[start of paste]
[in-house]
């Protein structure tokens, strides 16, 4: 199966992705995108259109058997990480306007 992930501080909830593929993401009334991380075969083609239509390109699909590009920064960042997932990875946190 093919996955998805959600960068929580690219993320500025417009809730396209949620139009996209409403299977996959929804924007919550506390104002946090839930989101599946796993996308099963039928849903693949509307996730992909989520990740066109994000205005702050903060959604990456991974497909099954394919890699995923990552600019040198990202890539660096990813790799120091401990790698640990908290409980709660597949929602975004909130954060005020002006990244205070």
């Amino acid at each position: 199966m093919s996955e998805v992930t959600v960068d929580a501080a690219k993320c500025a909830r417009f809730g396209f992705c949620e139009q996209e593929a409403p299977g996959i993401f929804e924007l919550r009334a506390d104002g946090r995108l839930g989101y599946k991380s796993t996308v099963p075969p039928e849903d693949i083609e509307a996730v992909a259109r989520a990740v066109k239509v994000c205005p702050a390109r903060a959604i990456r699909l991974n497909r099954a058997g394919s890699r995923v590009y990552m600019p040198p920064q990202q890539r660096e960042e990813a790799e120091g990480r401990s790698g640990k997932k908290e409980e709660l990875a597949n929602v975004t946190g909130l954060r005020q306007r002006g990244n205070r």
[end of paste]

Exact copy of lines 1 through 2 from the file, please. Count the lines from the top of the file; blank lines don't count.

[in-house]
């Protein structure tokens, strides 16, 4: 199966992705995108259109058997990480306007 992930501080909830593929993401009334991380075969083609239509390109699909590009920064960042997932990875946190 093919996955998805959600960068929580690219993320500025417009809730396209949620139009996209409403299977996959929804924007919550506390104002946090839930989101599946796993996308099963039928849903693949509307996730992909989520990740066109994000205005702050903060959604990456991974497909099954394919890699995923990552600019040198990202890539660096990813790799120091401990790698640990908290409980709660597949929602975004909130954060005020002006990244205070």